Bhopal, Sep 23
M aking a mockery of women's representation, the husband of a woman municipal councillor in Madhya Pradesh was seen actively participating as well as creating a ruckus during an official meeting while his wife -- the councillor -- was sitting quietly as a mere spectator.
aking a mockery of women's representation, the husband of a woman municipal councillor in Madhya Pradesh was seen actively participating as well as creating a ruckus during an official meeting while his wife -- the councillor -- was sitting quietly as a mere spectator.
It happened in Sironj, a municipality in Vidisha district located around 70 km from the state capital Bhopal, on Friday at the time when the country is celebrating the passage of the 'historic' Women's Reservation Bill that aims to promote women's representation in the Lok Sabha and state Assemblies.
However, this (Sironj) incident wasn't the sole example of women's representation being mocked as such incidents have been a regular affair in the state and only a few of them get noticed.
There have been several instances when male family members have taken the oath of office instead of the duly elected women representatives in Madhya Pradesh panchayats. Over a dozen such incidents were reported in Dhar, Damoh, Sagar, Panna, Rewa and some other districts where the elected women representatives were among the spectators or at home while their husbands or other relatives took the oath on their behalf.
The worst part is that a majority of women Gram Panchayat heads (Sarpanch and Panch) are elected just to fulfil the mandatory constitutional procedure as particular seats are reserved for the women and they only sign on documents while the rest of the work were being done by their male family members.
A woman officer posted in the state Panchayat and Gram Vikas Department and looking after such issues, told IANS that such occurrences blatantly contravene established rules and are a direct mockery of the principles of constitutional democracy.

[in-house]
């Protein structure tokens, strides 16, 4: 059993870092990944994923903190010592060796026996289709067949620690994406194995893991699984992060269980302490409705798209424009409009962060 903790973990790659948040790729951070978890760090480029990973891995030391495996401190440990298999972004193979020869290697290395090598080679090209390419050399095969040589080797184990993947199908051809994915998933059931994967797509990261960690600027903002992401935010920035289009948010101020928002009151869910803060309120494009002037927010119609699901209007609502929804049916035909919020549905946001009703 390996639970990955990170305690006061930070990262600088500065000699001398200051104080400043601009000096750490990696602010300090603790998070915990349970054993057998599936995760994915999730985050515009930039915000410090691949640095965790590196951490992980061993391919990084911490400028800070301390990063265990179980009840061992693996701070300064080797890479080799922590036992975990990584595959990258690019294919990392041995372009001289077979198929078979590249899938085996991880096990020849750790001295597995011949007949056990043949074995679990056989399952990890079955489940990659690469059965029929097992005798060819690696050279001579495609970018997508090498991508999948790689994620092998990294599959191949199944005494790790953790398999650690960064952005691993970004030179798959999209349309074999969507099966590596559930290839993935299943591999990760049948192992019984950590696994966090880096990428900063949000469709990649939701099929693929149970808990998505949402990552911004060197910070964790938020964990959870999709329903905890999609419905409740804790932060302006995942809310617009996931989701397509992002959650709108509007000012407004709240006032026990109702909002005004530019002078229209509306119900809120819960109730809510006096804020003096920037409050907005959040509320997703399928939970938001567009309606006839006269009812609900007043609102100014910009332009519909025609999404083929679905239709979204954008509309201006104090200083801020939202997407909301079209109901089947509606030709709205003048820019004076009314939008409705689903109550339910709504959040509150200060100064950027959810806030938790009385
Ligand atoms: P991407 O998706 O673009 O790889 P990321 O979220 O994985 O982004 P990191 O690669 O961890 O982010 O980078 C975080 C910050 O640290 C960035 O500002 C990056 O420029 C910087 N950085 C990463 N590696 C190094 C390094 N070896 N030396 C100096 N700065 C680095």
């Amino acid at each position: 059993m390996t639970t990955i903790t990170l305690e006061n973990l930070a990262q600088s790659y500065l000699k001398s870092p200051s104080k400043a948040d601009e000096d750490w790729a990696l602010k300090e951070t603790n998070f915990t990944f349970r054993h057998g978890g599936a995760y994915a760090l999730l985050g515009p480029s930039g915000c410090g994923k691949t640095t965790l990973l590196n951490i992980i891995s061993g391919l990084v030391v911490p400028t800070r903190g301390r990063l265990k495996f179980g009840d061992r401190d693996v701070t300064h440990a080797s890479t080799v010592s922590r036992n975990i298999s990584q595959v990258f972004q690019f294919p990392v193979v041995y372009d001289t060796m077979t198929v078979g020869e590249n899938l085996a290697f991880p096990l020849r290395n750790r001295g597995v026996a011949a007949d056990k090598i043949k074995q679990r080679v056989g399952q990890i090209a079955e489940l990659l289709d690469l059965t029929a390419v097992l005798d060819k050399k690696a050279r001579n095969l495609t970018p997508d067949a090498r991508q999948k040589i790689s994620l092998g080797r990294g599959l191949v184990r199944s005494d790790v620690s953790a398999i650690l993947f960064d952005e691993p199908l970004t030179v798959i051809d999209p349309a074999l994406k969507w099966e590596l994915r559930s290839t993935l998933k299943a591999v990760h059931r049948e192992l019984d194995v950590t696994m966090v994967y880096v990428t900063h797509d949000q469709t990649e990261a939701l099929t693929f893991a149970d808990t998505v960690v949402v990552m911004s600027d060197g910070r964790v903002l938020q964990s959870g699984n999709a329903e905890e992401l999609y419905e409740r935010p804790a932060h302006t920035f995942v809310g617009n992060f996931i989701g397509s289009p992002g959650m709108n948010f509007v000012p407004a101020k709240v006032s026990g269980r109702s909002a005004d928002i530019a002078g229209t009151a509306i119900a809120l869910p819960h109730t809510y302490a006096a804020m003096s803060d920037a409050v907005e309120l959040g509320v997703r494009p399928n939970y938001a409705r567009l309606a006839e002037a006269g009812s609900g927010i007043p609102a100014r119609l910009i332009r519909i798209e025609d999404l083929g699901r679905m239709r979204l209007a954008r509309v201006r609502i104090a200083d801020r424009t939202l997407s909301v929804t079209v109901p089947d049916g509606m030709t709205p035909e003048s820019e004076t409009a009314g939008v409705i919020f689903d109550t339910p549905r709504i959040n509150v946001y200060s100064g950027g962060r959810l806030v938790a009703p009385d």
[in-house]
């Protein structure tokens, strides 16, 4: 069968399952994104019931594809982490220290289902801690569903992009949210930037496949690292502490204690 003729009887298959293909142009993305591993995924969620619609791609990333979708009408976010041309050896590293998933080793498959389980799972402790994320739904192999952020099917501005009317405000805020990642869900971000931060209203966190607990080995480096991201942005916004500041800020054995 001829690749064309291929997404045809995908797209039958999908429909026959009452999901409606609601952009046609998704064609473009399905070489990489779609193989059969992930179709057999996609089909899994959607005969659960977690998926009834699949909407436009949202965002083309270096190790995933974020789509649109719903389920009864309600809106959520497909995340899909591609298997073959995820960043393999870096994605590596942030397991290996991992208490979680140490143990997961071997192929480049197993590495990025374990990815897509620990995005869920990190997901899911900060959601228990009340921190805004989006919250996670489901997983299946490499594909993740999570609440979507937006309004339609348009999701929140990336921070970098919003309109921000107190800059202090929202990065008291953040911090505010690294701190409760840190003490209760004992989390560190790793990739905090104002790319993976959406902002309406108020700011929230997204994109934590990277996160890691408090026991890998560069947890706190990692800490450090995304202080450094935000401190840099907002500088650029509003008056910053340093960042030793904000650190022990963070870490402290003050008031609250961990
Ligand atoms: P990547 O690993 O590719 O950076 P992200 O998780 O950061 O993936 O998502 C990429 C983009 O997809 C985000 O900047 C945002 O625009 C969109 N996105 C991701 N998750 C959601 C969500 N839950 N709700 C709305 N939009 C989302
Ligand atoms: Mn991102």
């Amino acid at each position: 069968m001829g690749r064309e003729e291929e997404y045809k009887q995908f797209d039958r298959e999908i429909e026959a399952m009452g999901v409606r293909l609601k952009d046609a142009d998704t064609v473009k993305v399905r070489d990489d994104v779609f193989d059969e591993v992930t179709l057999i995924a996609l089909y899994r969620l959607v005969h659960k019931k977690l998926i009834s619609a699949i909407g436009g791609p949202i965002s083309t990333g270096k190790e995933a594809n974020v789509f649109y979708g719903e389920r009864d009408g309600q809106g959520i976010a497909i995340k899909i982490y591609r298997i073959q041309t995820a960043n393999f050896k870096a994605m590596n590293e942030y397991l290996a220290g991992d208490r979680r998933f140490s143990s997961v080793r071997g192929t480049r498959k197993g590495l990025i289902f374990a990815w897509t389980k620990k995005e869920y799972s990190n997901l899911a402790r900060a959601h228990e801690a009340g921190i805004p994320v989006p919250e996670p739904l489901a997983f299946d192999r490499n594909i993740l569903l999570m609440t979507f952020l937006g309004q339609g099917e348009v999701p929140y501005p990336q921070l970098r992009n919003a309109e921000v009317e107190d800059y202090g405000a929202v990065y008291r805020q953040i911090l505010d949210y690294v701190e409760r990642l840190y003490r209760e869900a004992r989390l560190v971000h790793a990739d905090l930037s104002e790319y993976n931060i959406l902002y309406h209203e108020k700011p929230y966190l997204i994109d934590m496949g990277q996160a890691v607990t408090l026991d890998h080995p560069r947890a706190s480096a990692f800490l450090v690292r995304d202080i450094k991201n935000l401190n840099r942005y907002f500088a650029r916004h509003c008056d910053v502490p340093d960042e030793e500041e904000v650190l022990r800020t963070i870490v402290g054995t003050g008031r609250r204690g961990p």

The efforts to empower women at the grassroots level appear to be an uphill battle, she added.
"It is a well-acknowledged concept especially in male dominating society, especially in rural parts of the country and it is more because of illiteracy of women representatives and of course the 'parda-pratha'. I have witnessed several incidents where women are elected as Panchayat heads, but they are not allowed to go outside and talk to the villagers, forget about taking decisions on their own," she said on condition of anonymity.
Women have to face threats from powerful elements if they make bold decisions or assert their authority. Such a case was reported in July this year when a woman sarpanch belonging to the Dalit community was allegedly dragged in the mud and beaten up with shoes by three men in Madhya Pradesh's Shivpuri district.
But, on the positive side, there are many such examples when women have broken all stereotypes by not only becoming gram panchayat heads but also actively participating in the governance system.
For instance, Vandna Bahadur Maida, a Tribal woman of Jhabua district in the state with her activism became the first woman representative of her village in 2013.
Madhya Pradesh is among those states where 50 per cent of gram panchayat seats have been reserved for women for last many years. In the last panchayat elections, around 52 per cent of women candidates were elected as panchayat heads, and around 650 of them were elected unopposed in 2022.
Women head over 50% MP panchayats but still fight gender stereotypes
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